Clinton 'firewall' in danger

Recent polls show Trump taking New Hampshire, previously thought of as a shoo-in for Clinton. Will Trump break Clinton's 'firewall'?

Gary Willig ,

Donald Trump at stump speech in Wisconsin
Donald Trump at stump speech in Wisconsin

Political commentators often speak about Hillary Clinton's 'firewall,' the states she has been expected to win without much contest and which give her 272 electoral votes without having to worry about states that are currently contested.

A crack may be appearing in her firewall, however, according to Nate Silver, the founder and editor of the FiveThirtyEight political analysis site.

Silver points out that recent polls show Trump leading in New Hampshire, a state which was considered part of Clinton's firewall. While New Hampshire only has four electoral votes, losing it to Trump would force Clinton to win at least one contested state to secure the election, and if Trump wins those contested states, the electoral college vote would be tied at 269 votes apiece.

In such a situation, the state of Maine may decide the election. Like New Hampshire, Maine only has four electoral college votes. Unlike most other states, however, Maine allows for its electoral college votes to be split among several candidates. Trump has a chance to win the elector vote of Maine's Second Congressional District, which would break the tie and secure him the presidency if he gets 269 votes from all other states.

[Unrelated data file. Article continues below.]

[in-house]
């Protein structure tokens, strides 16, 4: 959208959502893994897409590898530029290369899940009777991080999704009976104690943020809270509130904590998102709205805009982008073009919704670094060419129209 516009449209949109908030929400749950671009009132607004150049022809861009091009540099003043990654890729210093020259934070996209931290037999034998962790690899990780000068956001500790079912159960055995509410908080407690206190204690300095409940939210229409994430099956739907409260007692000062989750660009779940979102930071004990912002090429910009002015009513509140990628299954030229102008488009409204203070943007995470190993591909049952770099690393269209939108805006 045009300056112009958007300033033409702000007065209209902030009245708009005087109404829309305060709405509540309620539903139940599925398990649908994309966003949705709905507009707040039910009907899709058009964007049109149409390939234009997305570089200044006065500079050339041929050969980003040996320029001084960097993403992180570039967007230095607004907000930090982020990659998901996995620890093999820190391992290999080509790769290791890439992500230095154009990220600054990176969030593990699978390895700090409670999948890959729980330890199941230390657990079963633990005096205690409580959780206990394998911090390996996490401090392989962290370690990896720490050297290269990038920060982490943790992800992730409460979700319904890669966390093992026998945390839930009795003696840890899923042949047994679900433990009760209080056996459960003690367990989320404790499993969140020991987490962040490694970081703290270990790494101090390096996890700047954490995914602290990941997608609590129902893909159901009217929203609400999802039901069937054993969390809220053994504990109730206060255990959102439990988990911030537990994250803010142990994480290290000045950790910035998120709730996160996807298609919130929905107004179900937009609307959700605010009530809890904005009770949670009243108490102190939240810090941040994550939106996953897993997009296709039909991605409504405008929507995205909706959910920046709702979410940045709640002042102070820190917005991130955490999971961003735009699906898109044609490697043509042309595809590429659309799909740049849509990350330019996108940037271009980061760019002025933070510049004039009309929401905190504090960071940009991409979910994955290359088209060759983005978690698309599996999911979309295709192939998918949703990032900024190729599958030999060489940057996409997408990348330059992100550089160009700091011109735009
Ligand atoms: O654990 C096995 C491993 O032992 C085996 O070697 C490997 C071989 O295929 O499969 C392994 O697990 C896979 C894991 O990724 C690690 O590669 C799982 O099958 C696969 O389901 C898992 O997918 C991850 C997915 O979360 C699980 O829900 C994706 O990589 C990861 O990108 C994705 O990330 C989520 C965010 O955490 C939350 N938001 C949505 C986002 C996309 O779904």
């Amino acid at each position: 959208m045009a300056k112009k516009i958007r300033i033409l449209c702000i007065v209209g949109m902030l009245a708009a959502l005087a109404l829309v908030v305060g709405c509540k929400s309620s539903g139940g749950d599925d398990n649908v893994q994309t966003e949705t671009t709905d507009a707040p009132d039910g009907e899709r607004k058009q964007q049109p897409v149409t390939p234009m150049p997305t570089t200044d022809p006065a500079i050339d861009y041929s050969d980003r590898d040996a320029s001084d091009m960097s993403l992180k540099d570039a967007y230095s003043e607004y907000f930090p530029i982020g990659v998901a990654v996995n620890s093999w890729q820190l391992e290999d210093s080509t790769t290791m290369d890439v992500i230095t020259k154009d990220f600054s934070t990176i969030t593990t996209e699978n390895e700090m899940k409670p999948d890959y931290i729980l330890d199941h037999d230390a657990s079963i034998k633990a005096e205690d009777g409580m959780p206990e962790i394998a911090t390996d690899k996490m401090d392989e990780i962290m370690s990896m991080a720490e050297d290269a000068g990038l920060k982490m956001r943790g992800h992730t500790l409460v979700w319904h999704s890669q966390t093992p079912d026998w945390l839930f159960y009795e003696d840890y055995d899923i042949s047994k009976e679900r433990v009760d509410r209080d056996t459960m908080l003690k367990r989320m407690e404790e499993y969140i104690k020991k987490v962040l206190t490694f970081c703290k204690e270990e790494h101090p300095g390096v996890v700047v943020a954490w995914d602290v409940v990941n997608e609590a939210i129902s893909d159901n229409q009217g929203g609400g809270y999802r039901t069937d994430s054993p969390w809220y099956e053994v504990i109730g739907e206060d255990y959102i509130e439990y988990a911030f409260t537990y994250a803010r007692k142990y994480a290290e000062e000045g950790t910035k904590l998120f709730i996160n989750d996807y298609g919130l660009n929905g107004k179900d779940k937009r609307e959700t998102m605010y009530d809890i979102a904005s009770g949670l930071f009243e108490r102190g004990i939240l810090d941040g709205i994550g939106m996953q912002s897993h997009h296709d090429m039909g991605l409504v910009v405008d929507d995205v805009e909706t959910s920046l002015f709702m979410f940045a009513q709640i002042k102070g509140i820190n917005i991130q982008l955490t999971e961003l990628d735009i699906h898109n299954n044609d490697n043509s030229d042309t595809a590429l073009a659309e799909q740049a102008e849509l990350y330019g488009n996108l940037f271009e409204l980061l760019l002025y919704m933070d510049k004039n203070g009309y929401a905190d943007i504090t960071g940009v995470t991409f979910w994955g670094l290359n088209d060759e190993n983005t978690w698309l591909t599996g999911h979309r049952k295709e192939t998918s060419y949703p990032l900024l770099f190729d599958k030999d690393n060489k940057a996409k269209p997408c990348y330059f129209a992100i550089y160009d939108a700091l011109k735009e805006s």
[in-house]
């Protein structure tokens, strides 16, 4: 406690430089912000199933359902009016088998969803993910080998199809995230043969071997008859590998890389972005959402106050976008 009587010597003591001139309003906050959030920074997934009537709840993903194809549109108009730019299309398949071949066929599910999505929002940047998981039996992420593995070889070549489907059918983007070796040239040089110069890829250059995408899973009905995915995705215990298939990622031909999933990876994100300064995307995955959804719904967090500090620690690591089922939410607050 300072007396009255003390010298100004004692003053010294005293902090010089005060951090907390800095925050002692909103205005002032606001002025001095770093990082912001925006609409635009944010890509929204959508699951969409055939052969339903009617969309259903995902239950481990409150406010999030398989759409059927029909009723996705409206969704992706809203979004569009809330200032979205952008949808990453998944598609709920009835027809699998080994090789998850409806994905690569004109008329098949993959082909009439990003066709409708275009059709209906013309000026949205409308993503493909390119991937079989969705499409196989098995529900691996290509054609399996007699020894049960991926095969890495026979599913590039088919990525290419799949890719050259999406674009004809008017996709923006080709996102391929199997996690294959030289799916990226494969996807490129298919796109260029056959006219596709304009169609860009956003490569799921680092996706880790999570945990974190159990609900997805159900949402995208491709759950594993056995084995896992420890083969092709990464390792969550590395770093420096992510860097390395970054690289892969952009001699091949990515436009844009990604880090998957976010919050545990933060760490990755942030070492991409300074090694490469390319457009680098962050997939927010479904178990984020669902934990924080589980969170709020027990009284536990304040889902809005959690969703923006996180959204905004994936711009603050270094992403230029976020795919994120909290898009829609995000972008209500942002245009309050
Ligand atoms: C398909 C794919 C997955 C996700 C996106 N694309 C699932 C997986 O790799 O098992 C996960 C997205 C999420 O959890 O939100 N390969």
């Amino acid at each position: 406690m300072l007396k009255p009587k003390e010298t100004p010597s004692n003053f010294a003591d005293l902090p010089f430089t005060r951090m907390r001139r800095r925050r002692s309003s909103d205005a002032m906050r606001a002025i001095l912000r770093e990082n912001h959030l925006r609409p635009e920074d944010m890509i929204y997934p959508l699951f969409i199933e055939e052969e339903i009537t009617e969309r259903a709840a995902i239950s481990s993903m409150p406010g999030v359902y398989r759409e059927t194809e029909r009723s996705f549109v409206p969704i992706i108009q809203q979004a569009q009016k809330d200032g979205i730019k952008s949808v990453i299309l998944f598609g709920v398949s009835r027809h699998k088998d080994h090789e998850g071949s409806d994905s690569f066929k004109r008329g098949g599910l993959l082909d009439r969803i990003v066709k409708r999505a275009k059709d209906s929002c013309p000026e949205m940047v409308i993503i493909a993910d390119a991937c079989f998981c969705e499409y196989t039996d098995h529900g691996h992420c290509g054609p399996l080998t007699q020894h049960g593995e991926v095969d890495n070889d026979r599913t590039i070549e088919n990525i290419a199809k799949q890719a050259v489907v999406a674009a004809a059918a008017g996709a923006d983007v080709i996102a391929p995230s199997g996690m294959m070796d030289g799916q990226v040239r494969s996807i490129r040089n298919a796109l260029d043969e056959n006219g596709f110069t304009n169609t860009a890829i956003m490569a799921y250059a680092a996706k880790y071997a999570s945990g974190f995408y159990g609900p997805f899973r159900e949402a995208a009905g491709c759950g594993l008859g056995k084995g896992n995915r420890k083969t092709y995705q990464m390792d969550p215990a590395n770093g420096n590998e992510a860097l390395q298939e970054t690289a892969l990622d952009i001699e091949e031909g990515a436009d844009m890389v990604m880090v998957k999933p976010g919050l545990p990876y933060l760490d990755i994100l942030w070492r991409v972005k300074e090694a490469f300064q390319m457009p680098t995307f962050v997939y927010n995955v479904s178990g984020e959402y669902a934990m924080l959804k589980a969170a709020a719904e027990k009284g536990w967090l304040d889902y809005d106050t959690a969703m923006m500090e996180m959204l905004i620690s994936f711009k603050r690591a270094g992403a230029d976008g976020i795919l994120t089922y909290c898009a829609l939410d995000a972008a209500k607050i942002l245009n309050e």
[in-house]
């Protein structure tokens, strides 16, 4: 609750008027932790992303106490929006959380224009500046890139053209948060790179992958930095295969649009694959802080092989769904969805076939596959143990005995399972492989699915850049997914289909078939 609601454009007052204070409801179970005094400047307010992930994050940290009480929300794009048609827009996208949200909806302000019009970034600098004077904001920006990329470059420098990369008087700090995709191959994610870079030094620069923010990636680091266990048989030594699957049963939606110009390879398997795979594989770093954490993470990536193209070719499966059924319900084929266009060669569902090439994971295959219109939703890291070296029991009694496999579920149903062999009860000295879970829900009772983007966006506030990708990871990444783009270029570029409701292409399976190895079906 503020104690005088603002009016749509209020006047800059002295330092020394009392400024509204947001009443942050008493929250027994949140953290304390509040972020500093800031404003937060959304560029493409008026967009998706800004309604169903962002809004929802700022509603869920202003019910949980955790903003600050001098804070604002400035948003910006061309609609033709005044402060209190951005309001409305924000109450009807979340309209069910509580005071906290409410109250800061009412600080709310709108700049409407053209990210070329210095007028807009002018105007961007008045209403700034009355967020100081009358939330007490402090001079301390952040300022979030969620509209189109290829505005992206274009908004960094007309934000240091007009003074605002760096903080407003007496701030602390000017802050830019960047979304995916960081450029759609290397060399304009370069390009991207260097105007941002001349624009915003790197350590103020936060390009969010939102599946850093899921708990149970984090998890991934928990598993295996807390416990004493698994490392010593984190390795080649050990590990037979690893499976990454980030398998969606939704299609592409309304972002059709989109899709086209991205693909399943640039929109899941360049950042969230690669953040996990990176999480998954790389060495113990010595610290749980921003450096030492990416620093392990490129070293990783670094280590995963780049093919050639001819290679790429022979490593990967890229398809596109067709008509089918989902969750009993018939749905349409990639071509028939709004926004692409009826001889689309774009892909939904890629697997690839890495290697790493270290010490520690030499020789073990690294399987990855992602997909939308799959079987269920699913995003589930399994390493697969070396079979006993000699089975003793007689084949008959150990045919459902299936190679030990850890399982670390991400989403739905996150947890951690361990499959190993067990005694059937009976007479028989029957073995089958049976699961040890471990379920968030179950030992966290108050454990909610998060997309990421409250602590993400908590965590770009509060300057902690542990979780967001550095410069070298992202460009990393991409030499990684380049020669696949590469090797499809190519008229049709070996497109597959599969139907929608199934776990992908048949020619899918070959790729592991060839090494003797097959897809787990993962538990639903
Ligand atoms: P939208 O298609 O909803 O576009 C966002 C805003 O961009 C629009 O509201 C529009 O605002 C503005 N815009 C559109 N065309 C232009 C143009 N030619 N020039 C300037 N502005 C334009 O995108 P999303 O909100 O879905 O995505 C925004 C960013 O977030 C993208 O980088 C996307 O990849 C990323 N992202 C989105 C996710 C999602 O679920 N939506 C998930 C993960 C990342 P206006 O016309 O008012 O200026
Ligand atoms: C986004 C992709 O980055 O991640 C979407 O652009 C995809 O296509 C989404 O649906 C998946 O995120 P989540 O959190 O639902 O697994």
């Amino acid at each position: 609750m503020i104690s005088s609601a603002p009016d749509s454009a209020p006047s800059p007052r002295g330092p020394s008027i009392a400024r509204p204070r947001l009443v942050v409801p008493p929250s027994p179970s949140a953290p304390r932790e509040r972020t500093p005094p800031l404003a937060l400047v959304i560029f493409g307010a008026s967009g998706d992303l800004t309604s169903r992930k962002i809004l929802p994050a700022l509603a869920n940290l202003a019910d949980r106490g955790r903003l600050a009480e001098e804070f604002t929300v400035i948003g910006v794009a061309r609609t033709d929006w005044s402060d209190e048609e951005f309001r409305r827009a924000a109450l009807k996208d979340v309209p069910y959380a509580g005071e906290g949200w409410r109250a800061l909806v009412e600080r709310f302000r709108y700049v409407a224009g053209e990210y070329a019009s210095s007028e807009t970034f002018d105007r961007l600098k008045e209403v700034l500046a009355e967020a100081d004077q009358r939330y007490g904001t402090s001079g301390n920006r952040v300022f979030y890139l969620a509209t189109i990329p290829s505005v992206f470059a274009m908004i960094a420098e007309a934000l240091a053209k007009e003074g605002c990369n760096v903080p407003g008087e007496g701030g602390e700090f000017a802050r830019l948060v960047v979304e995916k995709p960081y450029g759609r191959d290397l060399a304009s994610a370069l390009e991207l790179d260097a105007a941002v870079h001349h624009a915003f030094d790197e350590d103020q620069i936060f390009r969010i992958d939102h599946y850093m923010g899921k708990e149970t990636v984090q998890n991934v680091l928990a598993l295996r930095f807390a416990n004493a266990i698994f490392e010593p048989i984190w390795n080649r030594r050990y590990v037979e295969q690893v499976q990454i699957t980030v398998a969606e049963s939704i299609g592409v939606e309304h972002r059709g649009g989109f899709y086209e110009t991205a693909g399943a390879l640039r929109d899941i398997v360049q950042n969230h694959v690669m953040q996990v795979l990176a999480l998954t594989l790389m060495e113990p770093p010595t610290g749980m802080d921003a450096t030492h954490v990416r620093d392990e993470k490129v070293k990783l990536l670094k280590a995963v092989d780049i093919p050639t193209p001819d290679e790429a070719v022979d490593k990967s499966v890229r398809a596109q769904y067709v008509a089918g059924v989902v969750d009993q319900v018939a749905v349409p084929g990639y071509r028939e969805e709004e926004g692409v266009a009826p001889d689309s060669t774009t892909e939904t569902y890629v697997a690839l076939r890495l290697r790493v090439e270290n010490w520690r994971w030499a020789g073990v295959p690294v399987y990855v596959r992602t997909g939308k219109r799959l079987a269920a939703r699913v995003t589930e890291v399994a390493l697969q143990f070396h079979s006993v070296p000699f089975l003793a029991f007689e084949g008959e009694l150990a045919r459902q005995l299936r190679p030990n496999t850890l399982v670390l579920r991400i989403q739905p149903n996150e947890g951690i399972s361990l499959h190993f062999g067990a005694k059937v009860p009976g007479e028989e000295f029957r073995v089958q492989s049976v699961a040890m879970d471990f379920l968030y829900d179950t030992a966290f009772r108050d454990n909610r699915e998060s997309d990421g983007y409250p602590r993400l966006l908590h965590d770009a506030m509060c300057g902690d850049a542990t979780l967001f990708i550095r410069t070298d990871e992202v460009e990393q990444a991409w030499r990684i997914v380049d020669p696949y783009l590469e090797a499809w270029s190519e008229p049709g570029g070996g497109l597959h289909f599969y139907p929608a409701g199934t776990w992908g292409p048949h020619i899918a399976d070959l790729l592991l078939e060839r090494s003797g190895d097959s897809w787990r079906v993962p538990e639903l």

These scenarios still depend on Trump winning all contested states, so Clinton still has the advantage going into the election next Tuesday. Trump has been gaining on Clinton in the polls in recent weeks, and the effect of the FBI's reopening of the investigation into Clinton's use of a private email server as Secretary of State remains to be seen.

Trump may also benefit from a lower minority turnout, especially among the African American population, than Barack Obama enjoyed in 2008 and 2012.

Trump is trailing by 3 percentage points or less, possibly within the margin of error, in several of Clinton's other firewall states, including Colorado and Pennsylvania.